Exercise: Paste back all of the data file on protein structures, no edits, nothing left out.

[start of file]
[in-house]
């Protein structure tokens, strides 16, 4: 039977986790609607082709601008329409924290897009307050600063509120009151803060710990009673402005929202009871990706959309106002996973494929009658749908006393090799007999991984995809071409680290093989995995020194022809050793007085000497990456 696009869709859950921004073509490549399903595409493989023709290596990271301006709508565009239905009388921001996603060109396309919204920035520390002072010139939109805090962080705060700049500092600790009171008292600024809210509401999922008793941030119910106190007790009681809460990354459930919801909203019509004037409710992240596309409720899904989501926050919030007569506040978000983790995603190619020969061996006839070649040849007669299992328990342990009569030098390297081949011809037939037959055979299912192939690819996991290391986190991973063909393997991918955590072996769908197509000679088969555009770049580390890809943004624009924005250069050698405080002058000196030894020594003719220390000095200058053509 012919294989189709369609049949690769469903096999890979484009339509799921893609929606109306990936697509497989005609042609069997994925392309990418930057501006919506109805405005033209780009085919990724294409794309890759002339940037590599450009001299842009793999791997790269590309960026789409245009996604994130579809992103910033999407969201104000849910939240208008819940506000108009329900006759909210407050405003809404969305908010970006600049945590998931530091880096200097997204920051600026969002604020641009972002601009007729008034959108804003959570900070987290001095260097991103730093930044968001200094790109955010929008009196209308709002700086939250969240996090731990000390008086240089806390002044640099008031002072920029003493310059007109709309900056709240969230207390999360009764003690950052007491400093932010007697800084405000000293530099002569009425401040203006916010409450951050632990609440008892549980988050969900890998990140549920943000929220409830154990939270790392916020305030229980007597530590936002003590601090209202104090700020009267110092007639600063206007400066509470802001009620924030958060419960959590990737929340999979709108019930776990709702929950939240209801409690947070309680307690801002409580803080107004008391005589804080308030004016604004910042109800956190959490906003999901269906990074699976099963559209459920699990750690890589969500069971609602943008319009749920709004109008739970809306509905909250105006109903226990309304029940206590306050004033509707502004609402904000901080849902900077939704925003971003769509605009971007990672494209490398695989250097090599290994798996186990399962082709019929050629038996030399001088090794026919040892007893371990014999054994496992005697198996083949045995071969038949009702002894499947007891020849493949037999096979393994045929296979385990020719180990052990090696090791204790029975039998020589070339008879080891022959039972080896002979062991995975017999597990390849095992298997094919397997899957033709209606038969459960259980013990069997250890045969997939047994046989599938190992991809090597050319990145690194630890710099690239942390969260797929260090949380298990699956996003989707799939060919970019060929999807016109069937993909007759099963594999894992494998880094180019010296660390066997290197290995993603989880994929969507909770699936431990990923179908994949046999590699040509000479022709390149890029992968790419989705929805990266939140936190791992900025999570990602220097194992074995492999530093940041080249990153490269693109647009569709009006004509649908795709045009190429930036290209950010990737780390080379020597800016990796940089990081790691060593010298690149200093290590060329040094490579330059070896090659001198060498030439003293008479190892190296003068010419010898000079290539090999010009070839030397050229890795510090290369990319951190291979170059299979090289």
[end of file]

[in-house]
């Protein structure tokens, strides 16, 4: 039977986790609607082709601008329409924290897009307050600063509120009151803060710990009673402005929202009871990706959309106002996973494929009658749908006393090799007999991984995809071409680290093989995995020194022809050793007085000497990456 696009869709859950921004073509490549399903595409493989023709290596990271301006709508565009239905009388921001996603060109396309919204920035520390002072010139939109805090962080705060700049500092600790009171008292600024809210509401999922008793941030119910106190007790009681809460990354459930919801909203019509004037409710992240596309409720899904989501926050919030007569506040978000983790995603190619020969061996006839070649040849007669299992328990342990009569030098390297081949011809037939037959055979299912192939690819996991290391986190991973063909393997991918955590072996769908197509000679088969555009770049580390890809943004624009924005250069050698405080002058000196030894020594003719220390000095200058053509 012919294989189709369609049949690769469903096999890979484009339509799921893609929606109306990936697509497989005609042609069997994925392309990418930057501006919506109805405005033209780009085919990724294409794309890759002339940037590599450009001299842009793999791997790269590309960026789409245009996604994130579809992103910033999407969201104000849910939240208008819940506000108009329900006759909210407050405003809404969305908010970006600049945590998931530091880096200097997204920051600026969002604020641009972002601009007729008034959108804003959570900070987290001095260097991103730093930044968001200094790109955010929008009196209308709002700086939250969240996090731990000390008086240089806390002044640099008031002072920029003493310059007109709309900056709240969230207390999360009764003690950052007491400093932010007697800084405000000293530099002569009425401040203006916010409450951050632990609440008892549980988050969900890998990140549920943000929220409830154990939270790392916020305030229980007597530590936002003590601090209202104090700020009267110092007639600063206007400066509470802001009620924030958060419960959590990737929340999979709108019930776990709702929950939240209801409690947070309680307690801002409580803080107004008391005589804080308030004016604004910042109800956190959490906003999901269906990074699976099963559209459920699990750690890589969500069971609602943008319009749920709004109008739970809306509905909250105006109903226990309304029940206590306050004033509707502004609402904000901080849902900077939704925003971003769509605009971007990672494209490398695989250097090599290994798996186990399962082709019929050629038996030399001088090794026919040892007893371990014999054994496992005697198996083949045995071969038949009702002894499947007891020849493949037999096979393994045929296979385990020719180990052990090696090791204790029975039998020589070339008879080891022959039972080896002979062991995975017999597990390849095992298997094919397997899957033709209606038969459960259980013990069997250890045969997939047994046989599938190992991809090597050319990145690194630890710099690239942390969260797929260090949380298990699956996003989707799939060919970019060929999807016109069937993909007759099963594999894992494998880094180019010296660390066997290197290995993603989880994929969507909770699936431990990923179908994949046999590699040509000479022709390149890029992968790419989705929805990266939140936190791992900025999570990602220097194992074995492999530093940041080249990153490269693109647009569709009006004509649908795709045009190429930036290209950010990737780390080379020597800016990796940089990081790691060593010298690149200093290590060329040094490579330059070896090659001198060498030439003293008479190892190296003068010419010898000079290539090999010009070839030397050229890795510090290369990319951190291979170059299979090289």